calling myself out
it was a really, really long time ago when i was still updating this blog regularly. something broke down inside of me last year and i could no longer put my thoughts on the virtual paper, keeping all my angry blurts of anti-societal-norms rage to my Instagram account. i wanted to write, so many things were racing through my mind, but i just couldn’t. now i know that the thing that was keeping me back from running my blog was my depression. a few months ago, i finally decided to seek medical help and started taking antidepressants. i definitely want to cover that topic more (i’ve already wrote a lot about it on Instagram), but to keep it simple, after a while, pretty much all the things i used to like started giving me joy again. and now i want to write. i need to write. i really want to try and be regular at this again, because there’s still so much unsaid, untouched, so please wish me luck. but before that new era starts, i want to look back and address a few things.
i always say that starting this blog—more than 7 years ago—was the best decision i’ve ever made (moving out of CZ was the second best). and most of the time, i really believe in that, but sometimes i’m rather like “ugh, why though”. the thing is, i hopped on this blogging train when i was 15. fifteen. back then, i wrote pretty much about everything that was happening in my life, and while i still stay incredibly open and tend to overshare online, it was a slightly different kind of here’s-everything-about-me.
i started this blog when i was 15, and now i’m 23. i literally grew up online, sharing my way from puberty to adolescence with god-knows-how-many people. and as my age was changing, my opinions were too. i am no longer the same person i was when i published my first article, because, frankly, my main goal back then was to get to the showroom of an unnamed fast fashion brand (lol, i know – but you have to take into consideration that i was a shy small-town kid with extremely low self-esteem, so that seemed like a promised land to me back then, the highest validation that i was “cool enough”) – while now i refuse to support (and haven’t done so for 3 years) any of such brands. i don’t share the same views and opinions as the 15 years old me did, not even the one that was 21 perhaps. i’ve figured everything, and especially activism, is a great learning process, which is perhaps never truly finished. and that sometimes it’s better to listen, read, and research, and not to talk so fast.
this leads us to the main point of this article – while i am happy i have been keeping this little online diary of sorts for so long, because, hands down, it has opened a lot of doors to me, allowed me to meet a whole bunch of great people with the same mindset, and definitely made me grow so, so much, a lot has been said that i feel the need to kinda fix now. to explain. to denounce, to redefine, to let go of.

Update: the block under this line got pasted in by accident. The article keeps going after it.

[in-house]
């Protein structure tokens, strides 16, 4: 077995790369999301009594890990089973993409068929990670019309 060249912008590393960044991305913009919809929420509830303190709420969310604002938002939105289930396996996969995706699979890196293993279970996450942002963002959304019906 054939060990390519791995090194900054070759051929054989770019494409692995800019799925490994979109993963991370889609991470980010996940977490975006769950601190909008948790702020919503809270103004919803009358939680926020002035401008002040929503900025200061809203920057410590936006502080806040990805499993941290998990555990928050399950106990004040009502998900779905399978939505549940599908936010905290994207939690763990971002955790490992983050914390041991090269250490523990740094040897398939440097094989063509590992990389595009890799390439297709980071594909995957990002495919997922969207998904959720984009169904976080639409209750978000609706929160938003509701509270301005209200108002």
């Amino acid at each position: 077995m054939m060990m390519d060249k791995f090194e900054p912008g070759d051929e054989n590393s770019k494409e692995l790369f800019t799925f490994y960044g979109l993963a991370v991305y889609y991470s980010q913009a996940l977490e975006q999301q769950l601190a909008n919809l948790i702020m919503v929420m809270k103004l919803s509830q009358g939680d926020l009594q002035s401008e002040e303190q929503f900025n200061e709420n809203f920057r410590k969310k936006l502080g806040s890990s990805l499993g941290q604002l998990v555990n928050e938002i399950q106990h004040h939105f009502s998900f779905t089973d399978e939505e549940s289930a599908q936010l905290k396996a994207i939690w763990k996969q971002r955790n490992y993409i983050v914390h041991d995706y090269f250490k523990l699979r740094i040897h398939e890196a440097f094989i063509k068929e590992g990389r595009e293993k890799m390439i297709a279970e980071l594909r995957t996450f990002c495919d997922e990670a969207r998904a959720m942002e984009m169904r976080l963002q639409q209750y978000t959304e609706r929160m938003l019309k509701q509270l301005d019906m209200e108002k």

so, here are some of the topics that i have either discussed or promoted here or anywhere else and have very different feelings about now:
well, there was a time where i was pretty well-known for my minimalist views, images, interior design, whatever, wasn’t there (at least i never reduced it to simple aesthetics only, the so-called Scandinavian design, lol). i think i even wrote some of these stupid “how to be a minimalist” articles too? not so sure about that to be honest, but i do remember i’ve written “invest into something long-lasting and high quality instead of buying cheap crap” multiple times. oh lord.
while i still do live quite a minimalist life, mostly because of having a tight budget, moving several times a year and simply being the opposite of a hoarder, and while i still enjoy simple, minimalist spaces/things rather than something that’s bursting with colors, patterns, shapes etc., i’m also very aware that minimalism is just a bunch of crap. not minimalism itself, but the whole movement around it. this movement, made up almost exclusively of people who are well-off, preaching how it’s important to invest into good, well-made things, how we need to value design and manufacturing and quality and should therefore be happy to spend large sums for that, how we should just minimize everything, including our troubles and stress (don’t even get me started on the whole mindfulness movement, please) – speaking from an incredibly privileged position. as the years have passed, i’ve learnt that it’s been proven that poor always pay the most – simply because they’re never able to gather enough money to be able to invest into anything, and end up buying cheap items that prove to be more costly over the time. and we’re not only talking about high quality clothing, appliances, furniture and so on, we’re talking about not being to buy very basic items like food, toilet paper, cosmetics in bulk packaging which is pretty much always cheaper in the long run.